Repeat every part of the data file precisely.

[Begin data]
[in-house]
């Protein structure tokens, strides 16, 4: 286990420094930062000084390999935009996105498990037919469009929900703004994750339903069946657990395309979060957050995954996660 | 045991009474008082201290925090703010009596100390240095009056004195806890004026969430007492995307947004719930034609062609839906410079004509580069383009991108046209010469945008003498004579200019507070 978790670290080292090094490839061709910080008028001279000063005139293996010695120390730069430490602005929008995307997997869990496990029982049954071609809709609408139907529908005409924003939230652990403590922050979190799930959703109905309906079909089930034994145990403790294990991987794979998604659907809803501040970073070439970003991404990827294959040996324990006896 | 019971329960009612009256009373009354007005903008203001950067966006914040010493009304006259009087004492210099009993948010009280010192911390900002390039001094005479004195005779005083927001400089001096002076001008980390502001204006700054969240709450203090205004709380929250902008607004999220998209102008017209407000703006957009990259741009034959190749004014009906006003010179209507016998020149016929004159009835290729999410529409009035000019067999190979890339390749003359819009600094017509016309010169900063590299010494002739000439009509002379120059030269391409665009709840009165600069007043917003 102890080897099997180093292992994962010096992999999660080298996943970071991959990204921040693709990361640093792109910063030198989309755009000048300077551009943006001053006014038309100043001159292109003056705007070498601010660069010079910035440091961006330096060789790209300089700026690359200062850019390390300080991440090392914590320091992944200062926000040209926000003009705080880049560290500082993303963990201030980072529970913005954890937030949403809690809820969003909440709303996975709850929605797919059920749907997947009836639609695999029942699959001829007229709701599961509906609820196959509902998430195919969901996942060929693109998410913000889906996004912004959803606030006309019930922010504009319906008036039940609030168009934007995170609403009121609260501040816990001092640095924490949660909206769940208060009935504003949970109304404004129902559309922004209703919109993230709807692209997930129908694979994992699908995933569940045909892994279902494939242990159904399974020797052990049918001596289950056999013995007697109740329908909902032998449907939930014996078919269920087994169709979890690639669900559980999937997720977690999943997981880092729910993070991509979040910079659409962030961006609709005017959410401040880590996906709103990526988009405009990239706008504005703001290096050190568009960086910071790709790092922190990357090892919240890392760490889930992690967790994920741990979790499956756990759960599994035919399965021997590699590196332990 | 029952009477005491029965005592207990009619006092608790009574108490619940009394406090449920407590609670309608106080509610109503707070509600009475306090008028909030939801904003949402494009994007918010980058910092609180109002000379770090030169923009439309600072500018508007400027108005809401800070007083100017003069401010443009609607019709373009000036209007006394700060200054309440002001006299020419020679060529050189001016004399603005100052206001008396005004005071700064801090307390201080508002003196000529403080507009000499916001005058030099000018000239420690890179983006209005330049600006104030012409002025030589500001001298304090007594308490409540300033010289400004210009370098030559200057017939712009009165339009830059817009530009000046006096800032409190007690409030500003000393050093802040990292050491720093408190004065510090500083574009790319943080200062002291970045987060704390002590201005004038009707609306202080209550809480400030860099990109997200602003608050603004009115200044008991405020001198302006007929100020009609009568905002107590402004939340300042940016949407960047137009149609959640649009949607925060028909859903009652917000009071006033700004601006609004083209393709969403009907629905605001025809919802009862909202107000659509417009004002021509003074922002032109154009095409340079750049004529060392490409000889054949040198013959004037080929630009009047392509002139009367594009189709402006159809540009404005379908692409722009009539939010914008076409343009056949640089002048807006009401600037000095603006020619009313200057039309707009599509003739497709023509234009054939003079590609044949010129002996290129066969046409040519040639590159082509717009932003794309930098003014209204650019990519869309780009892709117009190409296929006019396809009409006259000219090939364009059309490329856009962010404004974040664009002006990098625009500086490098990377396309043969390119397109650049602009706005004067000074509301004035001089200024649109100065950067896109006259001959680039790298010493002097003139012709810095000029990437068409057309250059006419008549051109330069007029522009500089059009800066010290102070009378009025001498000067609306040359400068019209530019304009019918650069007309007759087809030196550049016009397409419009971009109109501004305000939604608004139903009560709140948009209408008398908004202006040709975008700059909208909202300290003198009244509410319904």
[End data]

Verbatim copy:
[in-house]
């Protein structure tokens, strides 16, 4: 286990420094930062000084390999935009996105498990037919469009929900703004994750339903069946657990395309979060957050995954996660 | 045991009474008082201290925090703010009596100390240095009056004195806890004026969430007492995307947004719930034609062609839906410079004509580069383009991108046209010469945008003498004579200019507070 978790670290080292090094490839061709910080008028001279000063005139293996010695120390730069430490602005929008995307997997869990496990029982049954071609809709609408139907529908005409924003939230652990403590922050979190799930959703109905309906079909089930034994145990403790294990991987794979998604659907809803501040970073070439970003991404990827294959040996324990006896 | 019971329960009612009256009373009354007005903008203001950067966006914040010493009304006259009087004492210099009993948010009280010192911390900002390039001094005479004195005779005083927001400089001096002076001008980390502001204006700054969240709450203090205004709380929250902008607004999220998209102008017209407000703006957009990259741009034959190749004014009906006003010179209507016998020149016929004159009835290729999410529409009035000019067999190979890339390749003359819009600094017509016309010169900063590299010494002739000439009509002379120059030269391409665009709840009165600069007043917003 102890080897099997180093292992994962010096992999999660080298996943970071991959990204921040693709990361640093792109910063030198989309755009000048300077551009943006001053006014038309100043001159292109003056705007070498601010660069010079910035440091961006330096060789790209300089700026690359200062850019390390300080991440090392914590320091992944200062926000040209926000003009705080880049560290500082993303963990201030980072529970913005954890937030949403809690809820969003909440709303996975709850929605797919059920749907997947009836639609695999029942699959001829007229709701599961509906609820196959509902998430195919969901996942060929693109998410913000889906996004912004959803606030006309019930922010504009319906008036039940609030168009934007995170609403009121609260501040816990001092640095924490949660909206769940208060009935504003949970109304404004129902559309922004209703919109993230709807692209997930129908694979994992699908995933569940045909892994279902494939242990159904399974020797052990049918001596289950056999013995007697109740329908909902032998449907939930014996078919269920087994169709979890690639669900559980999937997720977690999943997981880092729910993070991509979040910079659409962030961006609709005017959410401040880590996906709103990526988009405009990239706008504005703001290096050190568009960086910071790709790092922190990357090892919240890392760490889930992690967790994920741990979790499956756990759960599994035919399965021997590699590196332990 | 029952009477005491029965005592207990009619006092608790009574108490619940009394406090449920407590609670309608106080509610109503707070509600009475306090008028909030939801904003949402494009994007918010980058910092609180109002000379770090030169923009439309600072500018508007400027108005809401800070007083100017003069401010443009609607019709373009000036209007006394700060200054309440002001006299020419020679060529050189001016004399603005100052206001008396005004005071700064801090307390201080508002003196000529403080507009000499916001005058030099000018000239420690890179983006209005330049600006104030012409002025030589500001001298304090007594308490409540300033010289400004210009370098030559200057017939712009009165339009830059817009530009000046006096800032409190007690409030500003000393050093802040990292050491720093408190004065510090500083574009790319943080200062002291970045987060704390002590201005004038009707609306202080209550809480400030860099990109997200602003608050603004009115200044008991405020001198302006007929100020009609009568905002107590402004939340300042940016949407960047137009149609959640649009949607925060028909859903009652917000009071006033700004601006609004083209393709969403009907629905605001025809919802009862909202107000659509417009004002021509003074922002032109154009095409340079750049004529060392490409000889054949040198013959004037080929630009009047392509002139009367594009189709402006159809540009404005379908692409722009009539939010914008076409343009056949640089002048807006009401600037000095603006020619009313200057039309707009599509003739497709023509234009054939003079590609044949010129002996290129066969046409040519040639590159082509717009932003794309930098003014209204650019990519869309780009892709117009190409296929006019396809009409006259000219090939364009059309490329856009962010404004974040664009002006990098625009500086490098990377396309043969390119397109650049602009706005004067000074509301004035001089200024649109100065950067896109006259001959680039790298010493002097003139012709810095000029990437068409057309250059006419008549051109330069007029522009500089059009800066010290102070009378009025001498000067609306040359400068019209530019304009019918650069007309007759087809030196550049016009397409419009971009109109501004305000939604608004139903009560709140948009209408008398908004202006040709975008700059909208909202300290003198009244509410319904």